Essay: Lev Tolstoy and England
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It was very difficult for Hanna to come to any decision. To leave the Tolstoy beloved children and hurt their souls and hearts by the departure was very hard for her. And she understood that it was her duty to be with the Tolstoy children, she had no right to break their little hearts. She stayed with the Tolstoys but her gloomy thoughts were harmful for her health and she felt worse and worse.
In the summer of 1872 the Kusminskys came to Jasnaya Polyana. It was a great holiday for the children because they loved their aunt and uncle and cousins very much. The cousins were two little girls Dasha and Masha and a tiny baby Vera. Tatjana Tolstaya loved her cousin Dasha most of all, she was her playmate though Dasha was 3 years younger. Dasha was a pretty little girl with dark eyes. When the Kuzminskys came Hanna felt a bit better in that big and merry company. All the children and adults went to pick up mushrooms and berries in the forest and swam in the Voronka. In August the Kuzminskys were going to leave Jasnaya Polyana and return back home to Caucasus. By the end of summer Hanna’s health got worse, Lev Tolstoy and Sofja Andreevna did not know what to do… At last it was decided to send Hanna to Caucasus with the Kuzminskys to improve her health in good climate.
Hanna hated to be idle and considered herself to be rather healthy to work so she decided to help the Kuzminskys to bring up their daughters Dasha and Masha.
Tolstoy’s children were very sad to stay without Hanna but they understood that it would be better for her and hoped to see their governess the next summer.
Still it was very hard for Tatnya and she felt lonely after Hanna’s departure and even cried speaking about her with mother. Tanya was 9 years old, her early childhood was over and she was entering her teens. Hanna was gone and Tanya’s happy childhood was gone with her too. Tatyana Tolstaya told that there were many happy moments after childhood in her life but she always remembered how happy she was living in the Vaulted nursery room with Hanna. She dreamt to hear again her governess’s calm voice: “Don’t grieve, child. Things are not so black as they seem to you”. Tanya envied her cousins Dasha and Masha.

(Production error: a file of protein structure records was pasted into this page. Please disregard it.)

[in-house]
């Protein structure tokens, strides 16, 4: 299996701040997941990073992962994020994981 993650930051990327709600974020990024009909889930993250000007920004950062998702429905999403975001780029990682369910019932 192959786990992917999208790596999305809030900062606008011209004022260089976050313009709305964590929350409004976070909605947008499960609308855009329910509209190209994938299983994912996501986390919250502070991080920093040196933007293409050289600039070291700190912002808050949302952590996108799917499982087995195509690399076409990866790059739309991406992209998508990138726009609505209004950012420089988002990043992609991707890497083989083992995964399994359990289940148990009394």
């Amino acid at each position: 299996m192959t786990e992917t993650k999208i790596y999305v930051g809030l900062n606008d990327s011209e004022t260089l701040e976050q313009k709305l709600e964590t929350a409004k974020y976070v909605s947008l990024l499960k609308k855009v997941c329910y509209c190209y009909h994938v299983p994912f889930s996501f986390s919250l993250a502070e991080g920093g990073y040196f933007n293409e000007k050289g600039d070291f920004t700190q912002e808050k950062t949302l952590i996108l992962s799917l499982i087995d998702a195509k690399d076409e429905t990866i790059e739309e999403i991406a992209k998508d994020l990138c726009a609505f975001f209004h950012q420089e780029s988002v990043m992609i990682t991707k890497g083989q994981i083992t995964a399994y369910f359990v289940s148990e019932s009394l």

At the same time the Tolstoys and the Kuzminskys sent letters to each other. Then suddenly Tanya received a big parcel from Caucasus. Hanna sent her a wonderful cashmere bonnet, Caucasus red boots and a letter. Hanna described her life in Caucasus. She was fond of 7 year old Dasha and little Masha. Tanya was delighted with the letter and the presents.
Perhaps the parents understood how lonely their little Tanya felt and decided to invite a new governess to Jasnaya Polyana. Lev Tolstoy went to Moscow and brought a photo of the future governess to the children. Tanya liked the photo and was looking forward to see her. The only thing which disturbed Lev Tolstoy was that the governess’s name was Dora and he had a dog – the setter named Dora who lived in the house. Lev Tolstoy was afraid to offend the girl and informed her about the fact before her arrival in Jasnaya Polyana. He got a very nice answer in return. She wrote that she loved animals especially dogs and would be glad to have such coincidence. Tanya liked the letter and she met the new girl friendly. Miss Dora was a short and pretty blond with long fair curls. Tanya treated her not as a governess but as a friend.
Tanya and Dora slept in the same room and their relations were rather good until Dora asked the girls to fulfil her demands. Dora was nice and kind but she could not make the little girl obey her. Instead of obeying her Tanya was rude and teased her governess. Their relations became worse and worse. In the long run Sofja Andreevna decided to part with Dora and try to find more serious governess.